Branch: Army Air Corps, Air Force ** Served In: WWII, Korea, Vietnam
Lonnie Moseley served in three wars and two different services. He first became an Army Air Corps cadet when he was at Dixie College in St. George, Utah. He was trained as a pilot and assigned to a Republic P-47 Thunderbolt fighter.
After going to Europe with the 84th and 78th Fighter Groups, Moseley’s P-47 was hit by antiaircraft fire over France and he parachuted onto a French farm. He lived with the family for three months, and, with their help, pretended to be deaf and mute. When he was able to walk into the British lines, he was reunited with his unit in England–still dressed as a French farmer. (He still has the coat made by the French farmer’s wife.)
At the war’s end, he left the service as an officer but later joined the Army as an enlisted man. When the Korean War broke out, Moseley was commissioned a second time and assigned to the 10th Corps Aviation. He first flew two-seater Piper Cubs for directing artillery fire and observation, then medical evacuation flights into isolated and often surrounded battle sites. He flew alone; the other seat was for the wounded.
Comparing his experience to World War II, Moseley says Korea was far worse. “Chinese were firing at you on approach and even on the ground you were ducking fire. When you took off, those little putt-putts would be doing 65-70 mph and guys are shooting at you.”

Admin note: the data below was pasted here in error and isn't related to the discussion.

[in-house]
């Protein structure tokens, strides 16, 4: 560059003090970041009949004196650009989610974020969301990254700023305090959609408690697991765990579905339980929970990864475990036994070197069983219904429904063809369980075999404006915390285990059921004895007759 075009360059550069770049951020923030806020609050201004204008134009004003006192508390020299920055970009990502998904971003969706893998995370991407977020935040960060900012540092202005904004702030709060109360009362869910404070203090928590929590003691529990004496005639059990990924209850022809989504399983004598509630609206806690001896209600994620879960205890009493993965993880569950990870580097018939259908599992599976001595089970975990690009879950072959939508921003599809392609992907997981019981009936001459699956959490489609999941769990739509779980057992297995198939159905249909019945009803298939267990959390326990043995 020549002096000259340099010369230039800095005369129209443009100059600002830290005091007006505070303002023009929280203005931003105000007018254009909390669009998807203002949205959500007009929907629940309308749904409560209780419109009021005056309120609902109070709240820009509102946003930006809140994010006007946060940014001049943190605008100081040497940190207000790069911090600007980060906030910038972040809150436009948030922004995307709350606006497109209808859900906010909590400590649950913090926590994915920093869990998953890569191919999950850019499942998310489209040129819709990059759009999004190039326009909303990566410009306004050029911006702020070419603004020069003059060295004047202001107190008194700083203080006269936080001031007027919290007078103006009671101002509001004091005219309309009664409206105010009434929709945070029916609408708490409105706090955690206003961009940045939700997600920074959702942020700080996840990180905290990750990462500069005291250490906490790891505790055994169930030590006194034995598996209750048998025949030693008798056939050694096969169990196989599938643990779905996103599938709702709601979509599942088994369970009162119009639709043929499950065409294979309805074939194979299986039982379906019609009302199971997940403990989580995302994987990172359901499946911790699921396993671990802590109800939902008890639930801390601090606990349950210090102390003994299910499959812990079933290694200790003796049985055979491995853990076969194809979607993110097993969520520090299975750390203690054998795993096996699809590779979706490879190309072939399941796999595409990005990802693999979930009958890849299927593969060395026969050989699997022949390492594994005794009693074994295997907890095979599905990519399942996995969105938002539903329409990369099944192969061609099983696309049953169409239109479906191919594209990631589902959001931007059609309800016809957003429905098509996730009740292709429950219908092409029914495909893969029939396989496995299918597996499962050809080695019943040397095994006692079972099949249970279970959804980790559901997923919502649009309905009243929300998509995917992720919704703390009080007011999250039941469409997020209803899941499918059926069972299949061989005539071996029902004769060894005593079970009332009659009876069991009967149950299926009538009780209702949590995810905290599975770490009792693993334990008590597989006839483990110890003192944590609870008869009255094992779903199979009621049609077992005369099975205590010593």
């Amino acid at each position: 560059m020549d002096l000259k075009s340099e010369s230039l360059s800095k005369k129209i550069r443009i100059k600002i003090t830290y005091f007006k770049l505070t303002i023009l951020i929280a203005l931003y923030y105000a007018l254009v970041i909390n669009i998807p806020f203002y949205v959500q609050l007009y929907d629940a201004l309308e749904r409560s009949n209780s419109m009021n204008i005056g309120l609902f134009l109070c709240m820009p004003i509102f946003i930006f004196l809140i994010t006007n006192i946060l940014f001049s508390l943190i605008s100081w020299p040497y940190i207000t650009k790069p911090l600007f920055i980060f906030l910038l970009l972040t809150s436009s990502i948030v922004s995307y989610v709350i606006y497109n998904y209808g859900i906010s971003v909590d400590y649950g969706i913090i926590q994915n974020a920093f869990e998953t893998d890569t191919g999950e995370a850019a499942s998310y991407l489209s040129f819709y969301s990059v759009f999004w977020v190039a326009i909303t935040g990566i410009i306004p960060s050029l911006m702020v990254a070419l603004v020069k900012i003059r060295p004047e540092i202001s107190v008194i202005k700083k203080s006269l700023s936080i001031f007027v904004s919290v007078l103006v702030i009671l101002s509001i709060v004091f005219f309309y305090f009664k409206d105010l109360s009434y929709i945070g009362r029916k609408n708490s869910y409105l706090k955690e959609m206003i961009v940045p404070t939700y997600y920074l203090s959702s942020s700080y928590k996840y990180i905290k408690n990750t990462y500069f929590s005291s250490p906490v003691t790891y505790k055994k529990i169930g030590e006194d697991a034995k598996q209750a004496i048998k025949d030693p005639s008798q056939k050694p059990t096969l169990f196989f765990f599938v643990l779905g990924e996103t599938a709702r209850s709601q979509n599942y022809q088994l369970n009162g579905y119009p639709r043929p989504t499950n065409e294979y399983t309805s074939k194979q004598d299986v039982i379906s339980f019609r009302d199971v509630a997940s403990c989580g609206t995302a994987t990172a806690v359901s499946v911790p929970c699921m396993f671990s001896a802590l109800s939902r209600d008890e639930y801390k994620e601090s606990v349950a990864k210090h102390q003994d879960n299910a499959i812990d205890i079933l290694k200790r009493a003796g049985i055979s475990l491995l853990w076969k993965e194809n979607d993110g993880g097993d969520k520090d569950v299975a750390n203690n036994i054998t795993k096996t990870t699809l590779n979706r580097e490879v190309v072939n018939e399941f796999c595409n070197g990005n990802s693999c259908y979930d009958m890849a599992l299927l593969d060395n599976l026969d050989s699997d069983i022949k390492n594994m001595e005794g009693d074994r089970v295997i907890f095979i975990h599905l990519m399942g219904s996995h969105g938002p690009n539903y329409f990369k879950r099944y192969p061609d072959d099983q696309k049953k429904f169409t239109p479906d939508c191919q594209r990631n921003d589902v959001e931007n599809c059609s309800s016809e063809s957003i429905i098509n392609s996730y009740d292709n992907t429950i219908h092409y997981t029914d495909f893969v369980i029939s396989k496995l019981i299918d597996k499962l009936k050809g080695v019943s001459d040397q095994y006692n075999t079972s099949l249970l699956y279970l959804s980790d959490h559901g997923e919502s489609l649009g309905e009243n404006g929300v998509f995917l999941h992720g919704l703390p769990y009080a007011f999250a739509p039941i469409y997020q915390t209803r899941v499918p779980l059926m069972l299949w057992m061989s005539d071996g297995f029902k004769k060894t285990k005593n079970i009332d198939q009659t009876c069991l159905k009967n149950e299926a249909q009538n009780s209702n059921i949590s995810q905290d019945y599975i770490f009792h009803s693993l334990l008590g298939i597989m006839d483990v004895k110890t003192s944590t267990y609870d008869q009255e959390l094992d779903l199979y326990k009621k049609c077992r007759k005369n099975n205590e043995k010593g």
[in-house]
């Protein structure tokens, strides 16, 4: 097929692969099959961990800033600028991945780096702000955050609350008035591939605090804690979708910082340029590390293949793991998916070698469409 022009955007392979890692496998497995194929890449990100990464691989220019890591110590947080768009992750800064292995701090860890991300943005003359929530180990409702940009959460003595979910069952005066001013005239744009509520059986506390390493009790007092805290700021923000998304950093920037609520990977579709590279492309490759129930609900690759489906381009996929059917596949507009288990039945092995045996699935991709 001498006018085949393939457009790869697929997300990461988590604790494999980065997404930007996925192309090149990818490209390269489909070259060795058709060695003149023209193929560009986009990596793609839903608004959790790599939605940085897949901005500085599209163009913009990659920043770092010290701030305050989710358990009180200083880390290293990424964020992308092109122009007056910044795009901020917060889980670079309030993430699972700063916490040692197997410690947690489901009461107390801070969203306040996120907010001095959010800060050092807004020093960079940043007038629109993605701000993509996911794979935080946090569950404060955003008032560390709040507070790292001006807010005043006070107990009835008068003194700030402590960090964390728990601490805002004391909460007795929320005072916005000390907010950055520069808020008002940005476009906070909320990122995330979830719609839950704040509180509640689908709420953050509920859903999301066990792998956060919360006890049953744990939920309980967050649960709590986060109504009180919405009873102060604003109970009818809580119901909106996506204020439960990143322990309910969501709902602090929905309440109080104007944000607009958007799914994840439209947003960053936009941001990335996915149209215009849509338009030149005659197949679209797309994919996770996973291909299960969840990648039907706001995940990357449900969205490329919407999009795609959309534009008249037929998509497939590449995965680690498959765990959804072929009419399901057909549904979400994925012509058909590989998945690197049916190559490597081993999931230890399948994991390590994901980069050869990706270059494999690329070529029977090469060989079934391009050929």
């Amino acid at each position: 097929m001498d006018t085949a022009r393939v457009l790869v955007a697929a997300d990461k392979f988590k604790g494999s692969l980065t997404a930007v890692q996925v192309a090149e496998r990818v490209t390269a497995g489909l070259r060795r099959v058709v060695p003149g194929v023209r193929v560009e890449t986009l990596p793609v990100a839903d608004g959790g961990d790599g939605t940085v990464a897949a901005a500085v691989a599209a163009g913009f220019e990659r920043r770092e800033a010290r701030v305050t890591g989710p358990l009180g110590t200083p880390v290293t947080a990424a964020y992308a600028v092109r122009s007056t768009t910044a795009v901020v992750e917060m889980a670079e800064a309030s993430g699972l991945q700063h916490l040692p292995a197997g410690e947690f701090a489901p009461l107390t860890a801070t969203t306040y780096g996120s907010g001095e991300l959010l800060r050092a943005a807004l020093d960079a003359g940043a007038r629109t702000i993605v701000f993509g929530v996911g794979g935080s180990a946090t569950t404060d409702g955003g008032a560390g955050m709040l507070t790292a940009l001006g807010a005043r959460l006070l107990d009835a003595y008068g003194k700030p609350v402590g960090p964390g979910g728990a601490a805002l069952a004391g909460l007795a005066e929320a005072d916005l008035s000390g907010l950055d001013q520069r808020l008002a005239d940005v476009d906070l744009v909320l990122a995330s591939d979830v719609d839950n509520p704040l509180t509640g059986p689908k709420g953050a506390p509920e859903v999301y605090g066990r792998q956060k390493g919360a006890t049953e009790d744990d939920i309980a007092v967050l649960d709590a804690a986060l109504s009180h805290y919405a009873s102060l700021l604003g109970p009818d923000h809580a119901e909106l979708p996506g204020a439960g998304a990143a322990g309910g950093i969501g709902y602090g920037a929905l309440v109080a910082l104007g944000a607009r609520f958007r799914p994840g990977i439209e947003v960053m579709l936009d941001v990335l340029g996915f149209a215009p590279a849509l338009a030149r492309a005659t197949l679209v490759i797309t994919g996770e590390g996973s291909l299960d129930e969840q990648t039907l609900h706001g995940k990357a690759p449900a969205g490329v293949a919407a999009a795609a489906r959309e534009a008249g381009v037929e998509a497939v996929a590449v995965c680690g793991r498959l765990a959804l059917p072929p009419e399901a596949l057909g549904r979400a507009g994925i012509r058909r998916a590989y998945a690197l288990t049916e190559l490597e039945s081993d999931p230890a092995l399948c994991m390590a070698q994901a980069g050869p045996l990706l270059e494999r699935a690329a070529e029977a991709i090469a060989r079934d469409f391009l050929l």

For Moseley, evacuating troops from the Chosin Reservoir was “the greatest service I’ve done in the military. The guys were up there wounded and freezing, and as long as I could get in, I kept going. If you can rescue a person who might die, that’s not going beyond duty, that is duty.” Moseley left Korea in 1951.
He attended helicopter school and earned a rotary-wing rating. After serving in Nevada and Germany, and two tours in Ethiopia, he went to Vietnam as a staff officer.
Moseley had the singular distinction of being sworn in to the service as an enlisted man at Fort Douglas and, 32 years later, retiring as the acting commander of the same base, Fort Douglas.
Interviewed by Cadet Jeremy Kotsenburg, Air Force ROTC